The national management of the NHS, and government since the health and social care act, have done great harm.

The policy of reducing beds has been disastrous.

Decisions on the level of funding have been catastrophic.

Decisions on the numbers of doctors trained, recruited and retained have been way short of what’s necessary.

Abolishing bursaries for midwives and nurses was dreadful and will damage health care for years.

Using PFI to build hospitals wasted vast sums of money, transferring public wealth to private hands for no eventual benefit to the NHS. Liverpool’s Royal is just one of the many problems it caused.

Spending huge sums of money on major public projects like building  multimillion hospitals but not over seeing them or supervising them well is a wicked waste of money.

Paying staff poorly and over working them is bad for staff, bad for patients, very bad management, and bad value for money.

Employing big accountancy firms has not been value for money for the NHS but has given money we pay in tax to make them richer still.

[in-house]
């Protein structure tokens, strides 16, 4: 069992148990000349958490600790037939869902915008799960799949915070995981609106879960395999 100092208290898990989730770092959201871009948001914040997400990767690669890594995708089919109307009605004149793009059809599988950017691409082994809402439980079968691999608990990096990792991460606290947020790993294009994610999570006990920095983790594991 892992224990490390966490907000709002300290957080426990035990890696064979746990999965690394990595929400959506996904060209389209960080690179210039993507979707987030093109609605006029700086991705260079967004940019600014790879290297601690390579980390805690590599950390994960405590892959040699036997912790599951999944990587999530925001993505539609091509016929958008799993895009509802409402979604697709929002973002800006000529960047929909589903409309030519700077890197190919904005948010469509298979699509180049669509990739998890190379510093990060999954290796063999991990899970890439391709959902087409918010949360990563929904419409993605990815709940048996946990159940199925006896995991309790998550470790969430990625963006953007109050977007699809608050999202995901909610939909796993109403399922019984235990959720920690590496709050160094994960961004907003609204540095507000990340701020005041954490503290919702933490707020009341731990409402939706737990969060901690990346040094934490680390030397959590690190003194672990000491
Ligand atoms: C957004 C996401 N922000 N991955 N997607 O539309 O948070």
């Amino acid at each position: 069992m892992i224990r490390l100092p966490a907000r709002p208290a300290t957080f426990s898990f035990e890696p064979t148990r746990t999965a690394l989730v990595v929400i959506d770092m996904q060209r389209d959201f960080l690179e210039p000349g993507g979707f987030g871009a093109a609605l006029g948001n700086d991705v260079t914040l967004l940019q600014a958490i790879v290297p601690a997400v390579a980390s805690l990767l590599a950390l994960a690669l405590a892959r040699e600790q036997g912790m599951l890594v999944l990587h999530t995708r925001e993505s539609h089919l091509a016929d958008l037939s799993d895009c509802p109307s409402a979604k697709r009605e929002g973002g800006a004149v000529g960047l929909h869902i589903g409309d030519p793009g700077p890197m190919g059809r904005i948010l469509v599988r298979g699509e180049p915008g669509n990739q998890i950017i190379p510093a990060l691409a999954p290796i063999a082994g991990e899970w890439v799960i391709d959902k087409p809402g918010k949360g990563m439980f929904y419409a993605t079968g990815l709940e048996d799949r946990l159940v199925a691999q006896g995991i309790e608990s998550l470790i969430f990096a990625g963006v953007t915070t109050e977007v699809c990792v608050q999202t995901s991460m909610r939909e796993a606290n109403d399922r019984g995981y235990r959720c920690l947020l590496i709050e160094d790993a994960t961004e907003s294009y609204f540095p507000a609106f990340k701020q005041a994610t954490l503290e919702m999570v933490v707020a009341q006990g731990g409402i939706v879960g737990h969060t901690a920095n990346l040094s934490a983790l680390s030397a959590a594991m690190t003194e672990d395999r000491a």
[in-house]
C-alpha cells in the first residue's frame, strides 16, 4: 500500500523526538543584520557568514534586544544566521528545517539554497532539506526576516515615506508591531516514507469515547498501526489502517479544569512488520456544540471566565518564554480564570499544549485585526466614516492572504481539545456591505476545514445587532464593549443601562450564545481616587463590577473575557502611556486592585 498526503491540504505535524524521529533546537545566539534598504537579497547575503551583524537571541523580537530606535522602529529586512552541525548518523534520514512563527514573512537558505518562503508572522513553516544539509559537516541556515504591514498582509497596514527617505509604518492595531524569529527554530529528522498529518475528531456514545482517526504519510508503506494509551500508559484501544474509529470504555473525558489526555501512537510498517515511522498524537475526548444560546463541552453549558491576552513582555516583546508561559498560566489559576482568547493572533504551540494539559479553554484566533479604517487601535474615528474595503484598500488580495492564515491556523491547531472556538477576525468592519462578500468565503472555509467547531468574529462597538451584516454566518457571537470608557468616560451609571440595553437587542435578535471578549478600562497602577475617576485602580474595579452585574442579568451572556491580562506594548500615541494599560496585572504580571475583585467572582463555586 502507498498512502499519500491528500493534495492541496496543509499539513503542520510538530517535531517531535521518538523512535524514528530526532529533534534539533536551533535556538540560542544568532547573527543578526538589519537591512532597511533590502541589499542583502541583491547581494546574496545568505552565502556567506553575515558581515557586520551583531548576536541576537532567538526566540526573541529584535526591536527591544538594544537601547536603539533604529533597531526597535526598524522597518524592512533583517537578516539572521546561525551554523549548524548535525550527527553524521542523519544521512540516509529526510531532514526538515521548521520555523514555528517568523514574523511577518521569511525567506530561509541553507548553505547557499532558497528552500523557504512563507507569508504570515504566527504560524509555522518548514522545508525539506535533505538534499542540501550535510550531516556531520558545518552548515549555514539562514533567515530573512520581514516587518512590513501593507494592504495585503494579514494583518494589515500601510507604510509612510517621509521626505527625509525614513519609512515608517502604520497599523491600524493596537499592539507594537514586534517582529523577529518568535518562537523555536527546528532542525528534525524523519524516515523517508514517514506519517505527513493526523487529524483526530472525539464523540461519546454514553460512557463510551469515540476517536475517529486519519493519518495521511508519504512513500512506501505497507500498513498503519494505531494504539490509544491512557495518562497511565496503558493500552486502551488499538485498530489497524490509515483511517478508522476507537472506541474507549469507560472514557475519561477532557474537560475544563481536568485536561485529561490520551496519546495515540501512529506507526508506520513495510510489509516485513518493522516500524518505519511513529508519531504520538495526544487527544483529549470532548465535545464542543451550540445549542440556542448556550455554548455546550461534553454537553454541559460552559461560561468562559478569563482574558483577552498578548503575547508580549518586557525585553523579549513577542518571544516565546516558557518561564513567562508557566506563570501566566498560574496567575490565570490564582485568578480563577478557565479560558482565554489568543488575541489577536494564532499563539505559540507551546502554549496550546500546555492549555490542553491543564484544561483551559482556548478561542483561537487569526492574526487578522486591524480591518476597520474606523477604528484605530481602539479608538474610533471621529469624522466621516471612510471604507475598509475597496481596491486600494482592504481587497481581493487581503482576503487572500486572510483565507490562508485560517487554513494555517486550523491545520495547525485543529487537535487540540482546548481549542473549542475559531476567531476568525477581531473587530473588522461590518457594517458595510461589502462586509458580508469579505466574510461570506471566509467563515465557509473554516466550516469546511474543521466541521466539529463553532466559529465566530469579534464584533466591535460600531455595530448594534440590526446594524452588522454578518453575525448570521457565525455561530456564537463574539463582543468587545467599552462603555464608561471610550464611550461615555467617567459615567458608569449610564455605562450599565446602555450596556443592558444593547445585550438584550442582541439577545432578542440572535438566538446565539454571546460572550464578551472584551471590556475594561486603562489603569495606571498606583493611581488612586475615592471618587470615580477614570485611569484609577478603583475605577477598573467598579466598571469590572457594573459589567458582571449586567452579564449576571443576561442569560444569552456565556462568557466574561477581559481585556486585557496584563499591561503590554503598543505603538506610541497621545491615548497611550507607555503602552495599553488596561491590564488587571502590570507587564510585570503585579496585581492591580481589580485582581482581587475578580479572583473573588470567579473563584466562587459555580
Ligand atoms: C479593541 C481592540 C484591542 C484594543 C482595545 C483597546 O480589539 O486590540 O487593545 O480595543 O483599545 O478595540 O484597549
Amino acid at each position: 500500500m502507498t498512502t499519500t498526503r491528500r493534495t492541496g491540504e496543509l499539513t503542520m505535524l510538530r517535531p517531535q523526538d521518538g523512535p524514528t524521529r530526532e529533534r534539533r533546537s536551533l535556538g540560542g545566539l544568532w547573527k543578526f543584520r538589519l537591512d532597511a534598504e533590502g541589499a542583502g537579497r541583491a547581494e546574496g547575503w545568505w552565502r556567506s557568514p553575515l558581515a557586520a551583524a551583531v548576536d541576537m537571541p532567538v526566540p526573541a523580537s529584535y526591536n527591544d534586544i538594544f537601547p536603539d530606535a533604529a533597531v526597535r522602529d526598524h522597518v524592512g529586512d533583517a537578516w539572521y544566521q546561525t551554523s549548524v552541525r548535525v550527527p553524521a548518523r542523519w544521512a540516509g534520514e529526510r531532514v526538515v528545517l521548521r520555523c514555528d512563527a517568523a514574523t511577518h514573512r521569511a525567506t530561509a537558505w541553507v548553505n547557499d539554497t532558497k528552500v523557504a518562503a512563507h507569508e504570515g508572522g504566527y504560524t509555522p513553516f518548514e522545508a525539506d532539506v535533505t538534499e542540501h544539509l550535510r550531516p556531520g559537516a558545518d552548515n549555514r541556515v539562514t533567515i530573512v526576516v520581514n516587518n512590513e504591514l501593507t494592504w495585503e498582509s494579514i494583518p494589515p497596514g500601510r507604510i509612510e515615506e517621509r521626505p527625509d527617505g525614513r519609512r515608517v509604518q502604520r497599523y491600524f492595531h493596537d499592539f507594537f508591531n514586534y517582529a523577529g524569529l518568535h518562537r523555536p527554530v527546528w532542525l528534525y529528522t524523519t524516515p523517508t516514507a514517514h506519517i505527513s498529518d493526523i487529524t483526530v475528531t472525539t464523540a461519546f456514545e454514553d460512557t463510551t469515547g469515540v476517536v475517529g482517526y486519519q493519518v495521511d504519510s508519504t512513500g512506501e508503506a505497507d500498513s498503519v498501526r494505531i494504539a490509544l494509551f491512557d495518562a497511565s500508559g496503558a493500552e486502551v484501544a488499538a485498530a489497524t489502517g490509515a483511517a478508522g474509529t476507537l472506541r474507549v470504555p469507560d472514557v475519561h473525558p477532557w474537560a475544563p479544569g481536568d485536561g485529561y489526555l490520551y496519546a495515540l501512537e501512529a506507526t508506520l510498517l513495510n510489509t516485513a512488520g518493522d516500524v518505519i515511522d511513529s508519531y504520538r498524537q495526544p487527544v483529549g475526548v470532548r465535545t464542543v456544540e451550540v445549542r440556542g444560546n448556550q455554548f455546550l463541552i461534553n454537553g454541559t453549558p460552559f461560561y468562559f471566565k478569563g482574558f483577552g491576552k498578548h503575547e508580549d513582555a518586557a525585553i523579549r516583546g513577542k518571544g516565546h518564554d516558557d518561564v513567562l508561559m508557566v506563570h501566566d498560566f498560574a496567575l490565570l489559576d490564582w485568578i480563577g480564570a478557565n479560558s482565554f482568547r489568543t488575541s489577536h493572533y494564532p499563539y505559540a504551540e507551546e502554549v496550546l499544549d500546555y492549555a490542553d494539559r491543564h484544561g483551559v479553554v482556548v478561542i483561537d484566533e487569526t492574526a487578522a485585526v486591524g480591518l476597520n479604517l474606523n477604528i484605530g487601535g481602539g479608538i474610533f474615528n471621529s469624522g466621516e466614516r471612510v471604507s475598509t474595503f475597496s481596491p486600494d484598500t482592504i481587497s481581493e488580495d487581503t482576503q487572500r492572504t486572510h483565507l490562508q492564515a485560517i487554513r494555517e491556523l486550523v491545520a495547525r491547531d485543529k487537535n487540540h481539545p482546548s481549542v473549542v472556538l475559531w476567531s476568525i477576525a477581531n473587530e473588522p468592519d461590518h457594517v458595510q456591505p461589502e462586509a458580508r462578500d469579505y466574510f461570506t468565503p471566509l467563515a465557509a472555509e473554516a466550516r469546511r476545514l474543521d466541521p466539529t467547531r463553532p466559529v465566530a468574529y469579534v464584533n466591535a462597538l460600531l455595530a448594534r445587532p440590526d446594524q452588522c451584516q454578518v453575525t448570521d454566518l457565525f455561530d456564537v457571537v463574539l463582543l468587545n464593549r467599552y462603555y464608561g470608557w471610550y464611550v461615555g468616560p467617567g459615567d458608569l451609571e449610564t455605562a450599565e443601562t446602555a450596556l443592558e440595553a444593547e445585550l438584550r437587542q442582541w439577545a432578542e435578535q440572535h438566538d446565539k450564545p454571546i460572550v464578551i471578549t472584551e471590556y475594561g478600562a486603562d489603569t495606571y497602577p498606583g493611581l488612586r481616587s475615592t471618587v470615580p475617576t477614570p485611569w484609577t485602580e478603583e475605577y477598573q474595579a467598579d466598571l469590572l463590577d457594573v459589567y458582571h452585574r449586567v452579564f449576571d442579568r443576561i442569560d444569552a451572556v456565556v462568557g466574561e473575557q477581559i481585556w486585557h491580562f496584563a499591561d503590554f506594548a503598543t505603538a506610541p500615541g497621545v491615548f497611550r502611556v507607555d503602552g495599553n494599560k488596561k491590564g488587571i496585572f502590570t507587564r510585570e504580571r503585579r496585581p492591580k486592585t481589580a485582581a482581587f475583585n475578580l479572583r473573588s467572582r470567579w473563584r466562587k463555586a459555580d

Rationing care by restricting treatments and delaying operations  is causing pain suffering and in the  long-term greater cost to the NHS.

Giving  private companies vast numbers of contracts to provide care is wasteful and ineffective again siphoning off the money we pay to private profit.

Parceling up the NHS into packages small enough to be commodities in a free trade deal with Trump et al is an absolute betrayal.

Health care spending pays back three times in benefit to the economy and far more in terms of health and happiness. The amounts announced today are half of what is needed spent.

The NHS is our inheritance from the generation that defeated Hitler, it has been a continuous 70 year long investment in public well-being. This huge public wealth is being taken from us.

Liverpool has suffered badly from this NHS regime. There has to be change, reverting to a publicly provided universal and comprehensive health care system.

midwives cleaners etc

Patients Not Passports Workshop in Liverpool

Introductory comments and information from Greg Dropkin

I’ll make some general points about the charges imposed on certain migrants for using the NHS. This stands at the border between two very big issues: immigration control and the hostile environment created deliberately by the government, and the attack on the underlying principles of the National Health Service. The idea of the NHS was to offer comprehensive healthcare for everyone in Britain, that is to say universal and comprehensive healthcare, publicly provided, publicly accountable, publicly funded through general taxation, and free at the point of use. Each principle is under assault, and the migrant charges are part of the attack.